The health effects of VOCs

The presence of VOCs (Volatile Organic Compounds) in the air we breathe is now a recurring theme.

Pollution is increasing, our cities are getting bigger and we use much more chemical products then before. These factors lead to a slow, yet unstoppable degradation of the quality of the air we breath. Most people, however, do not pay much attention to this subject until the first ailments appear. In most cases, doctors ascribe these symptoms to an "environmental problem". Since we all live in a closed environment every day, whether it is our home or workplace, it would be wise to take precautions to avoid unpleasant problems.

Some of the health isses caused by VOCs on humans are eye, nose and throat irritation; headache, loss of coordination, nausea; damage to the liver, kidneys and central nervous system. Some tests reealed that VOCs can are suspected to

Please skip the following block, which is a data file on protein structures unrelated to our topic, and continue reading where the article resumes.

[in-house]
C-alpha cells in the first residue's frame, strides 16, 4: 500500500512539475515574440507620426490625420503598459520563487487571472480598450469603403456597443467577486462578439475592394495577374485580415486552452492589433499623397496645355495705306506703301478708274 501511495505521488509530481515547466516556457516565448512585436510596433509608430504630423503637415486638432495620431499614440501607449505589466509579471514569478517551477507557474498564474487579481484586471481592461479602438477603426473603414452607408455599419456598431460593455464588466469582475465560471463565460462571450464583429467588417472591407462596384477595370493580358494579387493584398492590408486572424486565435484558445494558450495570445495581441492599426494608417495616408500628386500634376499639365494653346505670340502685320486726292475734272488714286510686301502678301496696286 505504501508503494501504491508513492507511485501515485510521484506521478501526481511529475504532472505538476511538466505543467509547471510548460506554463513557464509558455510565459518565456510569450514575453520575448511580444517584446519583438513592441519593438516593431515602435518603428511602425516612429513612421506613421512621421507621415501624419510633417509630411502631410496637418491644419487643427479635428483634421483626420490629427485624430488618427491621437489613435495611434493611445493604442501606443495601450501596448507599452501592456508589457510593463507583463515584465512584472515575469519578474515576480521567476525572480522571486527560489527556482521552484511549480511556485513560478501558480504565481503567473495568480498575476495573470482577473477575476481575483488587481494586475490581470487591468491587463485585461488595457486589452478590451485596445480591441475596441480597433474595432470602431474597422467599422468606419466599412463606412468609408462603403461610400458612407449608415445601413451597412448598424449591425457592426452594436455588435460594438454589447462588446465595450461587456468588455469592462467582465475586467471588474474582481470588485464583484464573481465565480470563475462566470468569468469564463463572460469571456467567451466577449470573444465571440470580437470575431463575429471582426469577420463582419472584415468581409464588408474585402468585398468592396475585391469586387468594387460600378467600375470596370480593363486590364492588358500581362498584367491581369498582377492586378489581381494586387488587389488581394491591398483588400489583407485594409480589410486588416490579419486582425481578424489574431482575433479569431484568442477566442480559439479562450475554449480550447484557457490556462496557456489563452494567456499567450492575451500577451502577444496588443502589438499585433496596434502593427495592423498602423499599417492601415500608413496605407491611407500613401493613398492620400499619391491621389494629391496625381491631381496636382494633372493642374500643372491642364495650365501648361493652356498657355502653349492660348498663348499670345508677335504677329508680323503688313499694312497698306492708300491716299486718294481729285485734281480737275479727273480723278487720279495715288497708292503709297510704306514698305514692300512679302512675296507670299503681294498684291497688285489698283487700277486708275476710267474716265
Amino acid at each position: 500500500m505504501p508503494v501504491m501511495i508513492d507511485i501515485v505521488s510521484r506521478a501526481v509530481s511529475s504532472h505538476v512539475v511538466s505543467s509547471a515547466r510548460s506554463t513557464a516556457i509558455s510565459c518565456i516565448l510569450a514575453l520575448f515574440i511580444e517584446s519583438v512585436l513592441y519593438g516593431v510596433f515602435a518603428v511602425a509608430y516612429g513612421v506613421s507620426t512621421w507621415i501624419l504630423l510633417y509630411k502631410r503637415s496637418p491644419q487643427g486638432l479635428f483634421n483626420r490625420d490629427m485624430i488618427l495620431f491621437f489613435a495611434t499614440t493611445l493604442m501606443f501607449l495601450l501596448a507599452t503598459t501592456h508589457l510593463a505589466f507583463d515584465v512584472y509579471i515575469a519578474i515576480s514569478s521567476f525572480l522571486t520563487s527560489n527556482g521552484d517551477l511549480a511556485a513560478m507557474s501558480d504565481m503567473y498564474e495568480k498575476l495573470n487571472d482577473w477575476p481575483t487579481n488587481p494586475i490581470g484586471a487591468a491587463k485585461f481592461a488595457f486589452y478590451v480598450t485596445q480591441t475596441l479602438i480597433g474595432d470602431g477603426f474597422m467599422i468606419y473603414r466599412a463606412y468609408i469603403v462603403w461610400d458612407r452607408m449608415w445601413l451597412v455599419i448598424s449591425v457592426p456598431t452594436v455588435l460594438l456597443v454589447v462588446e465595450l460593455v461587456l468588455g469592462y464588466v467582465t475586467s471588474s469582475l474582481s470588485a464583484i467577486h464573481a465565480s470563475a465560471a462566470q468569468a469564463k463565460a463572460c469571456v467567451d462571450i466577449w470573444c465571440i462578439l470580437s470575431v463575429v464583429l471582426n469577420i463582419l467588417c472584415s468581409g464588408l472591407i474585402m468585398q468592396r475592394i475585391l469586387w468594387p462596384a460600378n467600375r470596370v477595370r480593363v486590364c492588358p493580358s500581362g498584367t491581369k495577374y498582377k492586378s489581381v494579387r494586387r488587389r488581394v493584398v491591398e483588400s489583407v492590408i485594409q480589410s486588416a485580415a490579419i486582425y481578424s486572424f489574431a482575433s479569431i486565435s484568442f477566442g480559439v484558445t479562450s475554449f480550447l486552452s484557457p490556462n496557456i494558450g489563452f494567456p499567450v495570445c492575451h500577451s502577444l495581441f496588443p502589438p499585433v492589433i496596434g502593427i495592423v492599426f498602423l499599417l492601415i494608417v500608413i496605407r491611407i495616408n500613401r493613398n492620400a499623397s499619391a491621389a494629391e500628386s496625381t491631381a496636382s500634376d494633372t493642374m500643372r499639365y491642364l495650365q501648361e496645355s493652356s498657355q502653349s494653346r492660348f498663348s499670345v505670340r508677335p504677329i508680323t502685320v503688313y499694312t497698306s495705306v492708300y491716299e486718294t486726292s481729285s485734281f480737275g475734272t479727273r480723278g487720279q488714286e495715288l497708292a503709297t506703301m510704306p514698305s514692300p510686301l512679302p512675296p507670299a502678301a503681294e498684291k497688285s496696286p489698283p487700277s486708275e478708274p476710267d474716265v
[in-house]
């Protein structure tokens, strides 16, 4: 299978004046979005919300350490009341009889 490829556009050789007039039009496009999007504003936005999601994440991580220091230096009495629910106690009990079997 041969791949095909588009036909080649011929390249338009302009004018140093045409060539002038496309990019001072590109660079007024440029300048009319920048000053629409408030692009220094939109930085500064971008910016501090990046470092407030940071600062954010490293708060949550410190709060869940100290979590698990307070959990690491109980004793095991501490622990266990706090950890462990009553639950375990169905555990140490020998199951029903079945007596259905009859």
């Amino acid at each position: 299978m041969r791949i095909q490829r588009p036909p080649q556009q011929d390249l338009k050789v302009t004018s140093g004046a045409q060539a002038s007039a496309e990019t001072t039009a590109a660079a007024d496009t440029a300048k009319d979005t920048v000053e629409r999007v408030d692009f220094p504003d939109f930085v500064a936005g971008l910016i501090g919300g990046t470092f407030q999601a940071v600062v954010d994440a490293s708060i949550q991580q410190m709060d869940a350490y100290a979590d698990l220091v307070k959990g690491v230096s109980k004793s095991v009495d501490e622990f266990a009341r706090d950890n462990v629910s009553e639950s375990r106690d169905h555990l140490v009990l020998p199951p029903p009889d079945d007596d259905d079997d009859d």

cause cancer in animals and humans.

Key signs or symptoms associated with VOC exposure include conjunctival irritation, nose and throat discomfort, headache, allergic skin reaction, dyspnoea, nausea, vomiting, epistaxis, fatigue, dizziness. Volatile organic compounds also appear to be significant risk factors for asthma and chronic obstructive pulmonary disease (COPD).

The ability of organic chemicals to cause health effects varies greatly from highly toxic to those with no known health effects. Some have a strong odor and others no odor. The extent of the health effects of VOCs on humans depends on many factors including the level, duration and place of exposure, e.g. floors, mattresses, toys, etc.

DiCE SMART aiuta a migliorare la qualità dell'aria

Common sources of VOCs:

Among the most common sources of volatile organic compounds we certainly find many products for the home, including:

  • paints, paint strippers, nail polish removers;
  • solvents such as isopropyl alcohol or acetone;
  • wood preservatives and finishes such as polyurethane (it can take months to fully cure);
  • aerosol sprays such as cooking oils and hair sprays;

  • detergents and disinfectants;